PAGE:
Whitgreave Parish Council

Whitgreave is a very small village a few miles to the NNW of Stafford situated midway between the M6 motorway to the west and the A34 trunk road to the east. It lies about 1.5 miles to the northeast of Great Bridgeford.

Smaller authority name: Whitgreave Parish Council





Local Audit and Accountability Act 2014 Sections 26
and 27

The Accounts and Audit Regulations 2015 (SI 2015/234)



1. Date of announcement__22.05.2018___________________________________(a)
2. Each year the smaller authority’s Annual Governance
and Accountability Return (AGAR) needs to be reviewed by an external auditor
appointed by Smaller Authorities’ Audit Appointments Ltd.  The unaudited AGAR has been published with
this notice. As it has yet to be reviewed by the appointed auditor, it is
subject to change as a result of that review.
Any person interested has the right to inspect
and make copies of the accounting records for the financial year to which the
audit relates and all books, deeds, contracts, bills, vouchers, receipts and
other documents relating to those records must be made available for
inspection by any person interested. For the year ended 31 March 2018, these
documents will be available on reasonable notice by application to:
(b)   __Ruth Rowlands, Clerk and RFO_________________________________
 Whitgreave pcclerk@gmail.com______________________________
        _tel: 07990940553__________________________________________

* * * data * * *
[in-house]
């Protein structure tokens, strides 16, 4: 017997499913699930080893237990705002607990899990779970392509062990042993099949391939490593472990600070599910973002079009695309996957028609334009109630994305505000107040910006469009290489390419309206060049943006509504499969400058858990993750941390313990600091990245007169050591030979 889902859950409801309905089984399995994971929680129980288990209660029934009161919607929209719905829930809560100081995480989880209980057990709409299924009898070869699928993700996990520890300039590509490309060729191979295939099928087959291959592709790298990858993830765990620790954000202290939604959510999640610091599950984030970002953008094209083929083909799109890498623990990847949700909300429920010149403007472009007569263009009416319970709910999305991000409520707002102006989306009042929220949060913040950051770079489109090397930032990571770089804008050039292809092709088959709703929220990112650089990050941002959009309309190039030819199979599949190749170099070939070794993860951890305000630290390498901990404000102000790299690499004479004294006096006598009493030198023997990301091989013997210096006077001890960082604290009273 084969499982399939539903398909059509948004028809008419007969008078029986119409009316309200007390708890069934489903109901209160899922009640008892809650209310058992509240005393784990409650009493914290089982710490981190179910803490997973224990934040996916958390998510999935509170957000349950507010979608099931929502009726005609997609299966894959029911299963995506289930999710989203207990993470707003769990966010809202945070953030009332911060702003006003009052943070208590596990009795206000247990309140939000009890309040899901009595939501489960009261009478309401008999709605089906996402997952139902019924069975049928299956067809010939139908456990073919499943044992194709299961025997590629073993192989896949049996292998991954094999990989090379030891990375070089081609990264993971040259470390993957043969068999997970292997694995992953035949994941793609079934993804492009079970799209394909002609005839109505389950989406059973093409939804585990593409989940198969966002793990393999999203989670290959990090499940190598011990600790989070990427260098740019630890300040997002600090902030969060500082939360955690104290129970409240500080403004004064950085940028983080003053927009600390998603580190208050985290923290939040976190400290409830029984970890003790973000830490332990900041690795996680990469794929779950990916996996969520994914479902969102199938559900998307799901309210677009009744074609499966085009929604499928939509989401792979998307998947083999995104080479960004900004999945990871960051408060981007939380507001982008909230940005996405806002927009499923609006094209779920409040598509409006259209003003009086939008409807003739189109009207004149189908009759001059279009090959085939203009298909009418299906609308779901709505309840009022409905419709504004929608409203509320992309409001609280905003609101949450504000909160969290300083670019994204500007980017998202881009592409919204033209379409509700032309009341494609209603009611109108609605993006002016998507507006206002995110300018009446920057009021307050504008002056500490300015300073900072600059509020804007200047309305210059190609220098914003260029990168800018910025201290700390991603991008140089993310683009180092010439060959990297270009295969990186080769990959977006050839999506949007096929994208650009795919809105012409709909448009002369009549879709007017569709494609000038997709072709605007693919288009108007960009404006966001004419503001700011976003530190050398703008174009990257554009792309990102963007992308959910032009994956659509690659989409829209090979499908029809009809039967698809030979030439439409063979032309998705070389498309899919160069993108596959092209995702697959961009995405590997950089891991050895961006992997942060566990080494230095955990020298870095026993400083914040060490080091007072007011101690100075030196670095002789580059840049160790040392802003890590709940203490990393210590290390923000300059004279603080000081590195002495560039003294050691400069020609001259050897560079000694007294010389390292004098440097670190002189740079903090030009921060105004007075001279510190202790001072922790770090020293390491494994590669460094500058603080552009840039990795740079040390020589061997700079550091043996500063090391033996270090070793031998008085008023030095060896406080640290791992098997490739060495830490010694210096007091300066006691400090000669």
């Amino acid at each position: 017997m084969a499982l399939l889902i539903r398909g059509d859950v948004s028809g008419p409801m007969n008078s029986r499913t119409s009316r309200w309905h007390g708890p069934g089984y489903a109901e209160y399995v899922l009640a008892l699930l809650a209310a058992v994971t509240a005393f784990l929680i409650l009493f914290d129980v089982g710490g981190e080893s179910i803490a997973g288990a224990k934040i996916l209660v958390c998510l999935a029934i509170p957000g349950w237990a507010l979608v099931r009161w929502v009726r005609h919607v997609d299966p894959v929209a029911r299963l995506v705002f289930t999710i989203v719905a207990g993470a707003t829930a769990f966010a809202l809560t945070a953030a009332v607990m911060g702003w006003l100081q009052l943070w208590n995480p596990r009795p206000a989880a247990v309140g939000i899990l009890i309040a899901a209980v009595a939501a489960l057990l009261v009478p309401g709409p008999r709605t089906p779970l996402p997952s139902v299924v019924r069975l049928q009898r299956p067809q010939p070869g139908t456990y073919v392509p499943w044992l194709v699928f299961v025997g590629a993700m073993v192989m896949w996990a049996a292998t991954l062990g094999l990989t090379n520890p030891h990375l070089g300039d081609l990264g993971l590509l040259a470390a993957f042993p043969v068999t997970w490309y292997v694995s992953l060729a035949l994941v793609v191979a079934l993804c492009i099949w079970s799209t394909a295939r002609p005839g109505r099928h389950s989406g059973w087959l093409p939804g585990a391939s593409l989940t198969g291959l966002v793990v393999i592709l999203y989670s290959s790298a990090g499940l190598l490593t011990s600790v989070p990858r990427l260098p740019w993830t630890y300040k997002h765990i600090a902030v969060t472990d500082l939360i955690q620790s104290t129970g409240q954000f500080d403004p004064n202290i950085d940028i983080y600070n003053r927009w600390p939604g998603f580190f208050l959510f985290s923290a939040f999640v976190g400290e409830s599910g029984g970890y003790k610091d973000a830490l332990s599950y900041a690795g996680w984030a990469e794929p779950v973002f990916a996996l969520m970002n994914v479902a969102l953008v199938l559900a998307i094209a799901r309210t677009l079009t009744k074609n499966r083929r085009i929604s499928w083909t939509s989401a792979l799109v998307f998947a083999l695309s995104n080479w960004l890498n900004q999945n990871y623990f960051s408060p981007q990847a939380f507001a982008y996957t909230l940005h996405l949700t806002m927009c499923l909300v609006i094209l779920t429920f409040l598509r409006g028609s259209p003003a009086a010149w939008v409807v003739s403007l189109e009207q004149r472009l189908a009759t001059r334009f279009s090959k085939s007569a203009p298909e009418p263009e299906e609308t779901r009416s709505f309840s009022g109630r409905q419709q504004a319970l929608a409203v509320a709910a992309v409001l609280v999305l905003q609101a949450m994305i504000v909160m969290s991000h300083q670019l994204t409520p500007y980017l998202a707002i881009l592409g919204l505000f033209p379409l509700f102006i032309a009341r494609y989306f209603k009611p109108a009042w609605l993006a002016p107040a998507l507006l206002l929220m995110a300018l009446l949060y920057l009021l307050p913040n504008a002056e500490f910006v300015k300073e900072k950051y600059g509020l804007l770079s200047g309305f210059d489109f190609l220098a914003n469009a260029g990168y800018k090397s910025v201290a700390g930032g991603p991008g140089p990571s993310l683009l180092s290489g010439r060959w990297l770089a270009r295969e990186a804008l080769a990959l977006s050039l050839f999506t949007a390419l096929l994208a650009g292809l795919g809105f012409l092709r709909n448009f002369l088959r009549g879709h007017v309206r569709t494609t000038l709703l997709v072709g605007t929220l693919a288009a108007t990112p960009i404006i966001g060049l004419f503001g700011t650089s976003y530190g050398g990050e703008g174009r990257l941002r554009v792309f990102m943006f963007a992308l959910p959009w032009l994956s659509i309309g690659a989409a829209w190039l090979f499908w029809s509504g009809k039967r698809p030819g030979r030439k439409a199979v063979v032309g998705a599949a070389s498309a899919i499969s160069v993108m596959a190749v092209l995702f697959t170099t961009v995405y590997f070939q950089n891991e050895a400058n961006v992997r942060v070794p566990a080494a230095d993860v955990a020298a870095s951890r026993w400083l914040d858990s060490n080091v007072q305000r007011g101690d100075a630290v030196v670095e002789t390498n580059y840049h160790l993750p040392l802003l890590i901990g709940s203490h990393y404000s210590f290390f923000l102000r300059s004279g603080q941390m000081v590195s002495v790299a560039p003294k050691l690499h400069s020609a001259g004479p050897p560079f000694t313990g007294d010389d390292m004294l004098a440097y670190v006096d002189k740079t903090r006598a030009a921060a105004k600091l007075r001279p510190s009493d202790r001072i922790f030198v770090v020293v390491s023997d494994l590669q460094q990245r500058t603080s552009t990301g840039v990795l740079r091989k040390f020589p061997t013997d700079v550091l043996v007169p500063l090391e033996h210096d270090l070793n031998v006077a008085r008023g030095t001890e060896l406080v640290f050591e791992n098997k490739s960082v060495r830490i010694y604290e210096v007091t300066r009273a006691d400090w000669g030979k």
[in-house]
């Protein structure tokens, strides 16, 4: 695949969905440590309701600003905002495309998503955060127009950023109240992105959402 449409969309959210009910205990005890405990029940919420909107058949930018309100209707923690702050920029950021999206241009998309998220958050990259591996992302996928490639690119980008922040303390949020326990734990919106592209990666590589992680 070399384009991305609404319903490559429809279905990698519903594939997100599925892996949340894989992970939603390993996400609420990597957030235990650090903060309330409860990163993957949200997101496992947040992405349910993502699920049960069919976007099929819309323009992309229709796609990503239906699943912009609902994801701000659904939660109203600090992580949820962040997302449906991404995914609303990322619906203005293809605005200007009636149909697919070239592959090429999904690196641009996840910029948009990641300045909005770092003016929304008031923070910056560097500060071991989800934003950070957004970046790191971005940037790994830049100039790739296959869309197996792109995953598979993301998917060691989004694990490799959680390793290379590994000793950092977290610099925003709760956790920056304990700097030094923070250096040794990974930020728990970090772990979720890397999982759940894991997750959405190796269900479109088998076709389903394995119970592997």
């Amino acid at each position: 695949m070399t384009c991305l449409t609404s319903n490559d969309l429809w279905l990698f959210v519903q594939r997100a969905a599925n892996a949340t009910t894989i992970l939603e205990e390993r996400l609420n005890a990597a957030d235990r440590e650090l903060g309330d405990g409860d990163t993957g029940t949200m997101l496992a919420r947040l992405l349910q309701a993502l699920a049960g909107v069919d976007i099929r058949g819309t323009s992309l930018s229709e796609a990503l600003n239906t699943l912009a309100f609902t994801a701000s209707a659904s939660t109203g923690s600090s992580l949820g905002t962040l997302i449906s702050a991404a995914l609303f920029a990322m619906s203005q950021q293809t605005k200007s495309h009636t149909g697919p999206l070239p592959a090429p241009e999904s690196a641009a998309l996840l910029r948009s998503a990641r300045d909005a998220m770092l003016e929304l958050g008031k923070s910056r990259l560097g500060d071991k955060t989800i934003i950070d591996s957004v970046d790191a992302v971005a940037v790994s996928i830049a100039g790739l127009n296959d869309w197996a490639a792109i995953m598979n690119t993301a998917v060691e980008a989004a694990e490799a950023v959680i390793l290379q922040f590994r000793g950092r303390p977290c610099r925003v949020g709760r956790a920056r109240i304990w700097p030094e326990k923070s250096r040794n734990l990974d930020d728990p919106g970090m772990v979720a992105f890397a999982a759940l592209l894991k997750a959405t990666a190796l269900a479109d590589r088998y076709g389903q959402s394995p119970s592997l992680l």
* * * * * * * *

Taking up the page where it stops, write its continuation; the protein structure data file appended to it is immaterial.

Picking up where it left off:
commencing on (c) __Monday 2 July 2018
and ending on (d) ___Friday 10 August 2018
3. Local government electors and their
representatives also have:
The opportunity to question the
appointed auditor about the accounting records; and
The right to make an objection which
concerns a matter in respect of which the appointed auditor could either make
a public interest report or apply to the court for a declaration that an item
of account is unlawful. Written notice of an objection must first be given to
the auditor and a copy sent to the smaller authority.
The appointed
auditor can be contacted at the address in paragraph 4 below for this purpose
between the above dates only.
4. The smaller authority’s AGAR is subject to
review by the appointed auditor under the provisions of the Local Audit and
Accountability Act 2014, the Accounts and Audit Regulations 2015 and the
NAO’s Code of Audit Practice 2015.  The
appointed auditor is:
1 Westferry Circus
Canary Wharf
E14 4HD
5. This announcement is made by
(e) ____Ruth Rowlands (Clerk & RFO)_______

(a) Insert date of placing of the notice which must be not less than 1
day before the date in (c) below
(b) Insert name, position and
address/telephone number/ email address, as appropriate, of the Clerk or
other person to which any person may apply to inspect the accounts
(c) Insert date, which must be
at least 1 day after the date of announcement in (a) above and at least 30
working days before the date appointed in (d) below
(d) The
inspection period between (c) and (d) must be 30 working days inclusive and
must include the first 10 working days of July.
(e) Insert
name and position of person placing the notice – this person must be the
responsible financial officer for the smaller authority



Please note that this summary applies to all relevant smaller
authorities, including local councils, internal drainage boards and ‘other’
smaller authorities.


The basic position


The Local
Audit and Accountability Act 2014 (the Act) governs the work of
auditors appointed to smaller authorities. This summary explains the provisions
contained in Sections 26 and 27 of the Act. The Act and the Accounts and
Audit Regulations 2015 also cover the duties, responsibilities and rights
of smaller authorities, other organisations and the public concerning the
accounts being audited.

As a
local elector, or an interested person, you have certain legal rights in
respect of the accounting records of smaller authorities. As an interested